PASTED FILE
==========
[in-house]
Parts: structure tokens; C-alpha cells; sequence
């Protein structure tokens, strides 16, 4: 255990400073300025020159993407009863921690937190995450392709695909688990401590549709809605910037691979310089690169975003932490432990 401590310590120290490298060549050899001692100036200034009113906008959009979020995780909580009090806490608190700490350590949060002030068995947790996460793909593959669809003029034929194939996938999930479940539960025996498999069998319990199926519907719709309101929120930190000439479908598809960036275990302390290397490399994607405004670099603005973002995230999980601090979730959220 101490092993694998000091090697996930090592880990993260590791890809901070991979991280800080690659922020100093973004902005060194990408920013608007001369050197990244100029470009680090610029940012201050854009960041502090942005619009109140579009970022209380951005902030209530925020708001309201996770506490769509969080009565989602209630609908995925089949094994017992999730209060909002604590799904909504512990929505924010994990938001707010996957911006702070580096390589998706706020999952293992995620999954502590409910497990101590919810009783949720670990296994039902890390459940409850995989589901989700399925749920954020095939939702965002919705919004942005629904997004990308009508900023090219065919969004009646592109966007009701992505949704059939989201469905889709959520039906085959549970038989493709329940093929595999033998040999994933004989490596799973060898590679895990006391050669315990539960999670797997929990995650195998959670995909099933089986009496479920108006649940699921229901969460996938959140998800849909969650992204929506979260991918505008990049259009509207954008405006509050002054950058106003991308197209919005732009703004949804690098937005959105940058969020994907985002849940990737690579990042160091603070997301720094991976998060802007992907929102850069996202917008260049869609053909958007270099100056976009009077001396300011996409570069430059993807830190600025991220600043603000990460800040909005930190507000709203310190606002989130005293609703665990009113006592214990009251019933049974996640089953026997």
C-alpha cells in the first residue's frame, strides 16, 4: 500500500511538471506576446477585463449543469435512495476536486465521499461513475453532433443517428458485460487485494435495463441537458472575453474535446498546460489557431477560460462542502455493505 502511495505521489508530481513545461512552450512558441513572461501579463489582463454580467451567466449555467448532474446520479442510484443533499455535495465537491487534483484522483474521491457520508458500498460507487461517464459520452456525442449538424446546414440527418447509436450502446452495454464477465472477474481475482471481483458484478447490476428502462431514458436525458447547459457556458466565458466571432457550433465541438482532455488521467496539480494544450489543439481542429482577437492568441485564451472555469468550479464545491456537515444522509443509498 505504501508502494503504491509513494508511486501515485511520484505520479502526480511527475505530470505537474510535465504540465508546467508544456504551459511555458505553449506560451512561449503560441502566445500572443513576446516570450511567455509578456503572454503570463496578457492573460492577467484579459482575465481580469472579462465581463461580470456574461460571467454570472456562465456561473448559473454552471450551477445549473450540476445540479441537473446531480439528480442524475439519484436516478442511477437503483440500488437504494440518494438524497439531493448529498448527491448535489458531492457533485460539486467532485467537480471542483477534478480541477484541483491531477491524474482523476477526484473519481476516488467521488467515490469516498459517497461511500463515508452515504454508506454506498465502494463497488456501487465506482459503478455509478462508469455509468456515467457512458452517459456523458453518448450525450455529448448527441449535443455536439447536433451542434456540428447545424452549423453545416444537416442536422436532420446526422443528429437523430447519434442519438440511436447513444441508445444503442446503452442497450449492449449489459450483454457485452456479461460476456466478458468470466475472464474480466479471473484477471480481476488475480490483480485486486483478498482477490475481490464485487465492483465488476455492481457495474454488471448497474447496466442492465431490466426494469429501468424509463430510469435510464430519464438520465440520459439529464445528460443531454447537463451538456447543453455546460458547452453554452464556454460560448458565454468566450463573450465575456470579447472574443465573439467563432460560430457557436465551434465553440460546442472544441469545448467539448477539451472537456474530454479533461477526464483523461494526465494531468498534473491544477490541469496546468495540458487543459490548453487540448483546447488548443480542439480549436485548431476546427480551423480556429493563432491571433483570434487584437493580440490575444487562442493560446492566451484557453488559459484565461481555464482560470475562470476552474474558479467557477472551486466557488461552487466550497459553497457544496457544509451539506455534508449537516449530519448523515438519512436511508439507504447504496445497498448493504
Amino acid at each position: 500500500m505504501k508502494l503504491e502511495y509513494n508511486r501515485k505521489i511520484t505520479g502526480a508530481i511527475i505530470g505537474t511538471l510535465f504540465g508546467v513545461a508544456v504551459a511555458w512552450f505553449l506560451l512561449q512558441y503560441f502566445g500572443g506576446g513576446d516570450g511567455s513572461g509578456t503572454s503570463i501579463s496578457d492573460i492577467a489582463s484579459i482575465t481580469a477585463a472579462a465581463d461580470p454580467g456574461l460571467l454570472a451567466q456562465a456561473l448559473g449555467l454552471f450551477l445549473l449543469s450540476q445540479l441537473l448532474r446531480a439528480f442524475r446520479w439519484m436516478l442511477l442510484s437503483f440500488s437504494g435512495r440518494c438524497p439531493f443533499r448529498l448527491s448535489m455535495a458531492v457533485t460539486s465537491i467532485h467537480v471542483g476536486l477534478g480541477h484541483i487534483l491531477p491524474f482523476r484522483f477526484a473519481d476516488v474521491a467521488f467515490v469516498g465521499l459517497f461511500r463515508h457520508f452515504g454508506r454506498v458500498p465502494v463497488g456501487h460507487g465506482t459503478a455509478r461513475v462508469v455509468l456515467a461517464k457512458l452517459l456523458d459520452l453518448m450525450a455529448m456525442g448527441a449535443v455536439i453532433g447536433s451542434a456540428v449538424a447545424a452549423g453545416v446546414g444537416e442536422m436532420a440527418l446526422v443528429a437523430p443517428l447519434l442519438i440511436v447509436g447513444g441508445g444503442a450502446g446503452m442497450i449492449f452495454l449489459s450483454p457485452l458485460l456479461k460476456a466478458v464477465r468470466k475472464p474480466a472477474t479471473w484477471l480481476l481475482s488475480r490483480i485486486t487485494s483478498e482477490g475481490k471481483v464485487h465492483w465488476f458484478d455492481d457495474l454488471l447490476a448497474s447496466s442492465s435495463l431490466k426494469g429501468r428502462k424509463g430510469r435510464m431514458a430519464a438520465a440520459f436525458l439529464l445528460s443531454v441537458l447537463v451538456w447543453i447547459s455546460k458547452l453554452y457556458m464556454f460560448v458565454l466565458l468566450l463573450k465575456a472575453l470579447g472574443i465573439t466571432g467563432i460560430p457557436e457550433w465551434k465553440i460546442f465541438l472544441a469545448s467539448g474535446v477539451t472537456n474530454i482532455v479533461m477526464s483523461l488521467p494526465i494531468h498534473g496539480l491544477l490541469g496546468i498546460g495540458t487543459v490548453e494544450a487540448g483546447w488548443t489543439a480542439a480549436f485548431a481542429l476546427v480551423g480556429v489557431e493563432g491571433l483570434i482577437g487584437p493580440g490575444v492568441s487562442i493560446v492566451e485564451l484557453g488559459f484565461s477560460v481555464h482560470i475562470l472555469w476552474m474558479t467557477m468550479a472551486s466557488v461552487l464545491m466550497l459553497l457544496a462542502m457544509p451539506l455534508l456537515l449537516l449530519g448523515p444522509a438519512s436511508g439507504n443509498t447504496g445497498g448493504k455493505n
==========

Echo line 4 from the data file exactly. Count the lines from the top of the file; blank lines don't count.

C-alpha cells in the first residue's frame, strides 16, 4: 500500500511538471506576446477585463449543469435512495476536486465521499461513475453532433443517428458485460487485494435495463441537458472575453474535446498546460489557431477560460462542502455493505 502511495505521489508530481513545461512552450512558441513572461501579463489582463454580467451567466449555467448532474446520479442510484443533499455535495465537491487534483484522483474521491457520508458500498460507487461517464459520452456525442449538424446546414440527418447509436450502446452495454464477465472477474481475482471481483458484478447490476428502462431514458436525458447547459457556458466565458466571432457550433465541438482532455488521467496539480494544450489543439481542429482577437492568441485564451472555469468550479464545491456537515444522509443509498 505504501508502494503504491509513494508511486501515485511520484505520479502526480511527475505530470505537474510535465504540465508546467508544456504551459511555458505553449506560451512561449503560441502566445500572443513576446516570450511567455509578456503572454503570463496578457492573460492577467484579459482575465481580469472579462465581463461580470456574461460571467454570472456562465456561473448559473454552471450551477445549473450540476445540479441537473446531480439528480442524475439519484436516478442511477437503483440500488437504494440518494438524497439531493448529498448527491448535489458531492457533485460539486467532485467537480471542483477534478480541477484541483491531477491524474482523476477526484473519481476516488467521488467515490469516498459517497461511500463515508452515504454508506454506498465502494463497488456501487465506482459503478455509478462508469455509468456515467457512458452517459456523458453518448450525450455529448448527441449535443455536439447536433451542434456540428447545424452549423453545416444537416442536422436532420446526422443528429437523430447519434442519438440511436447513444441508445444503442446503452442497450449492449449489459450483454457485452456479461460476456466478458468470466475472464474480466479471473484477471480481476488475480490483480485486486483478498482477490475481490464485487465492483465488476455492481457495474454488471448497474447496466442492465431490466426494469429501468424509463430510469435510464430519464438520465440520459439529464445528460443531454447537463451538456447543453455546460458547452453554452464556454460560448458565454468566450463573450465575456470579447472574443465573439467563432460560430457557436465551434465553440460546442472544441469545448467539448477539451472537456474530454479533461477526464483523461494526465494531468498534473491544477490541469496546468495540458487543459490548453487540448483546447488548443480542439480549436485548431476546427480551423480556429493563432491571433483570434487584437493580440490575444487562442493560446492566451484557453488559459484565461481555464482560470475562470476552474474558479467557477472551486466557488461552487466550497459553497457544496457544509451539506455534508449537516449530519448523515438519512436511508439507504447504496445497498448493504